Focus On: Costa Constantinides (Council District 22: Queens)

This is the second installment in our spotlight series on StreetsPAC endorsed candidates.

Constantinides, running to replace term-limited Councilmember Peter Vallone, Jr., is a Democratic District Leader and experienced City Council aide with a strong record of community organizing, who believes that “safe streets are the lifelines of every thriving neighborhood." He’d like to see traffic-calming measures implemented on main thoroughfares such as Astoria Boulevard and 21st Street, and wants to see the city’s nascent bike-share system expanded soon to western Queens.

StreetsPAC: What is the biggest transportation issue facing your district?
Costa Constantinides: Western Queens suffered a number of cuts during the MTA’s budget crisis several years ago, including the loss of the W train and the QM22 express bus. Although this loss has been partially offset by supplementing the N with the Q, this is little consolation to people who are not within walking distance of the N/Q line. Astoria as a whole is growing, with new major developments proposed at Hallet’s Cove and elsewhere along the shoreline. These areas are underserved by public transit. If we’re going to be able to accommodate the people looking to move to the city over the next several decades, we need to have a plan for a robust, multi-modal transit system in place now. That means not only restoring the services that were cut, but looking at new ones, like BRT service or ferry access.

SP: How do you make the case to residents, community board members, and business owners that livable streets are good for the district?

CC: I think that one of the generally successful initiatives that the Bloomberg Administration has had over the last few years (and that’s not something I say very often!) is its approach to streets, and showing by example how, in the right circumstances, letting pedestrians and bikes have greater access to the street can be better for business. I want to make sure that all voices are heard, so I understand the concerns of the business owners in the city who worry about losing customers due to fewer parking spaces. That said, I also think that livable streets that balance all the needs of the community and don’t merely focus on any one mode of transit will offer increased opportunity for commerce going into the future, especially as Astorians who rely on alternate forms of transit continue to invest in the community and its businesses.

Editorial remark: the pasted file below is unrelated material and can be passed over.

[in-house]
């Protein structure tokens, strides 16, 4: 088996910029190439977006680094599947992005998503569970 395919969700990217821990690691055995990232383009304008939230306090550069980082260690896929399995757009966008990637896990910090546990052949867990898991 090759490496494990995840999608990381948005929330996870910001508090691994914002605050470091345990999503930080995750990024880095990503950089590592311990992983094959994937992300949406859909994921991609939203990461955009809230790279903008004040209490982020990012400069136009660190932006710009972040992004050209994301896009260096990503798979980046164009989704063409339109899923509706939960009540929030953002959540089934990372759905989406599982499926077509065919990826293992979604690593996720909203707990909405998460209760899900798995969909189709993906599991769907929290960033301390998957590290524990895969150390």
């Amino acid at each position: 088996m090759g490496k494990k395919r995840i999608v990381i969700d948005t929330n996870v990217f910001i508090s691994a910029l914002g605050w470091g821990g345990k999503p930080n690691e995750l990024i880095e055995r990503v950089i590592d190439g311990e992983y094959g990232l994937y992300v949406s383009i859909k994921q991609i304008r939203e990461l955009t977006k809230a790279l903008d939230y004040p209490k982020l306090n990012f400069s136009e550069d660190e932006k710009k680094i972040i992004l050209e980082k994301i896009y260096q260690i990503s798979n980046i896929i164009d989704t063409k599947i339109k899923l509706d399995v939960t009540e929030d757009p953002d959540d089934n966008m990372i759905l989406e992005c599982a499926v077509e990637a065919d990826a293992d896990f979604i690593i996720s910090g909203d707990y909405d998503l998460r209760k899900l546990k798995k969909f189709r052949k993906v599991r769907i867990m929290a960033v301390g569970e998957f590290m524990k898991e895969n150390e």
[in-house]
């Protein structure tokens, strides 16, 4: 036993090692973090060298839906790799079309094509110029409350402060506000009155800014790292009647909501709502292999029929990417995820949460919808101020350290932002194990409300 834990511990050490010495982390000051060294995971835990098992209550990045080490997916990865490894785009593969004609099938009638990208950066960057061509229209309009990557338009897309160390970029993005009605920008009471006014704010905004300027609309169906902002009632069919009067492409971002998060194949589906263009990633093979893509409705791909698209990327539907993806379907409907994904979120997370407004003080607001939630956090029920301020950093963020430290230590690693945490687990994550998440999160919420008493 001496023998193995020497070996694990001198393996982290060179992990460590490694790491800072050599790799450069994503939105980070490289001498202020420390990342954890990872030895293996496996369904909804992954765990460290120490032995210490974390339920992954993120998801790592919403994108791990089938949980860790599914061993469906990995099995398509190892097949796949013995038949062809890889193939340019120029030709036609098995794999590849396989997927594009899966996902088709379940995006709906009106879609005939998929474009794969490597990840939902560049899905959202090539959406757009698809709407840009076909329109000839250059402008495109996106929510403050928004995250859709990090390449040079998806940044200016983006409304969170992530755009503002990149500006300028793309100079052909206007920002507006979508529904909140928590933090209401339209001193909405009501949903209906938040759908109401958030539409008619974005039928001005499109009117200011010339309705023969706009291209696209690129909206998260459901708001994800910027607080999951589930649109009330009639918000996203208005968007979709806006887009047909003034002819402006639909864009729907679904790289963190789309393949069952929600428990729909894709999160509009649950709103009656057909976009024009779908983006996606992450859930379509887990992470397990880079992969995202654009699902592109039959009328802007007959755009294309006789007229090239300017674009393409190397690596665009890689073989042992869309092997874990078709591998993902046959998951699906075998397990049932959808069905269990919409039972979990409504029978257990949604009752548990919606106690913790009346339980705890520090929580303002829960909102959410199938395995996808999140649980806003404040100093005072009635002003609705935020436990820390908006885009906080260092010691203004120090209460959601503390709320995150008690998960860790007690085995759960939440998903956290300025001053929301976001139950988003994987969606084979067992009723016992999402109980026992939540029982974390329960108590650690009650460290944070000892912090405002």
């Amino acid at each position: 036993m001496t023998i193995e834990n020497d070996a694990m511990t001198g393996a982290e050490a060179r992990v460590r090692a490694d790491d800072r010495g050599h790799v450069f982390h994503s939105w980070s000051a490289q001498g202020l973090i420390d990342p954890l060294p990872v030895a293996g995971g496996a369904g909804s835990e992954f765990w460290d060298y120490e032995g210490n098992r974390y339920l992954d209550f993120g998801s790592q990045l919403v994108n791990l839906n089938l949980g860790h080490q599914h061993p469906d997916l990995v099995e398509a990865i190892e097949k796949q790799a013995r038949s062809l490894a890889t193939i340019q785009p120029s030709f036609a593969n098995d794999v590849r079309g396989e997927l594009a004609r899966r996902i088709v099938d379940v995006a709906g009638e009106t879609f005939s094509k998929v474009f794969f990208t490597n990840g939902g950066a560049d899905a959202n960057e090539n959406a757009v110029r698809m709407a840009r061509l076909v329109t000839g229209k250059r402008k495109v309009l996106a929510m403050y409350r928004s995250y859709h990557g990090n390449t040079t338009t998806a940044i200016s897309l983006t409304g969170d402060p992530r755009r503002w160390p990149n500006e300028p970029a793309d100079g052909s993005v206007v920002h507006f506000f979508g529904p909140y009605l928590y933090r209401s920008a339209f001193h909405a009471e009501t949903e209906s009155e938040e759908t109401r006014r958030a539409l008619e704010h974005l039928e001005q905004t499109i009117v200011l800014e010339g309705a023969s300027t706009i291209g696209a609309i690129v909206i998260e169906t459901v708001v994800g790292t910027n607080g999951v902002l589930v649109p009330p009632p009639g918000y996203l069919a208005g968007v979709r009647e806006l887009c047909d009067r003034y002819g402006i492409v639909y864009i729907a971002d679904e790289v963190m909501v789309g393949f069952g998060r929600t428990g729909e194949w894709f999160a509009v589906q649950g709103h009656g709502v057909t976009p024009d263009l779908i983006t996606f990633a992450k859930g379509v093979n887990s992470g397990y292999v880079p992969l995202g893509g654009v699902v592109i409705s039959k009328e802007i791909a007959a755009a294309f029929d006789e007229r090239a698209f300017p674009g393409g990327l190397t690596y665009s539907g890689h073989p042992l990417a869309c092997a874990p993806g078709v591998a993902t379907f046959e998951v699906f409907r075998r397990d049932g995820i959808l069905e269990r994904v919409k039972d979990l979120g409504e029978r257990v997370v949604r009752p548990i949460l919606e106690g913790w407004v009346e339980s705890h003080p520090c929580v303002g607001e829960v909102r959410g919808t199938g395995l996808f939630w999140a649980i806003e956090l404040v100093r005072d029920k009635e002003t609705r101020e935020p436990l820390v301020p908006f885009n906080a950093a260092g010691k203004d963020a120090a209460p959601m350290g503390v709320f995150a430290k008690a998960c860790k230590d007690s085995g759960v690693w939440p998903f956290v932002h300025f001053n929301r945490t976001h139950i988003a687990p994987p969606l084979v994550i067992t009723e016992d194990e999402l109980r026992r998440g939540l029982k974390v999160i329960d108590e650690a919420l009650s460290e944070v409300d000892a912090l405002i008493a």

SP: What do you think New York City streets will look like four years from now? What about twenty years from now?

CC: The trend toward mixing modes of transportation will likely continue, especially as we make sustainability a more central part of our public policy. I’m looking forward to seeing the beginnings of a more extensive BRT network in place in four years, with the hope that, in 20 years, it will be able to make up for many of the transit options that New York lost in the mid-20th century. I’m also hoping that 20 years down the road our streets will be used primarily by carbon-neutral forms of transit, be it bike sharing or mass transit powered entirely by renewable sources or offsets.

SP: What are some of the best places to visit by bike in your neighborhood?

CC: Astoria Park and Shore Boulevard. Passing under some of New York’s landmark bridges with the Manhattan skyline in the distance is a real treat, and I would recommend it to anyone.

SP: What street in your neighborhood/district do you think is a model for what you'd like to see elsewhere?

CC: This is a hard question to answer in Astoria, since we’ve got a number of great choices. I think, however, that 30th Avenue has all the elements that make a neighborhood hub great. It has multiple transit options, including the Q10 bus for people traveling within the neighborhood, and the N/Q train station for people coming to enjoy the Astoria scene. It offers something for everyone in the neighborhood, with stores, clubs, bars, restaurants, schools, and a hospital all within a short walking distance. Finally, with the hustle and bustle that can be seen every day and night, 30th Avenue has the “eyes on the streets” that Jane Jacobs found to be so important in streetlife. With a new focus on true multi-modal options like bike sharing, BRT, and ferry service to bolster our connectivity, 30th Avenue could be a model not just for New York, but for urban streetscapes across America.

SP: Everyone has a memorable story to tell about being on the subway.  What's yours?

CC: The first time I took my son to the American Museum of Natural History by subway. When we boarded the train, he immediately took charge, saying “OK daddy, now we’re on the N train, but soon we gotta take the letter A train!” During the train ride, he kept approaching other passengers, telling them all about our plans to go to the museum and see all the great dinosaur exhibits. At one point, he spoke to a lady from the neighborhood who was so charmed that, when she found out I was a City Council candidate, she immediately pledged to vote for me!

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StreetsPAC supports candidates for public office who will champion Safe, Complete and Livable Streets.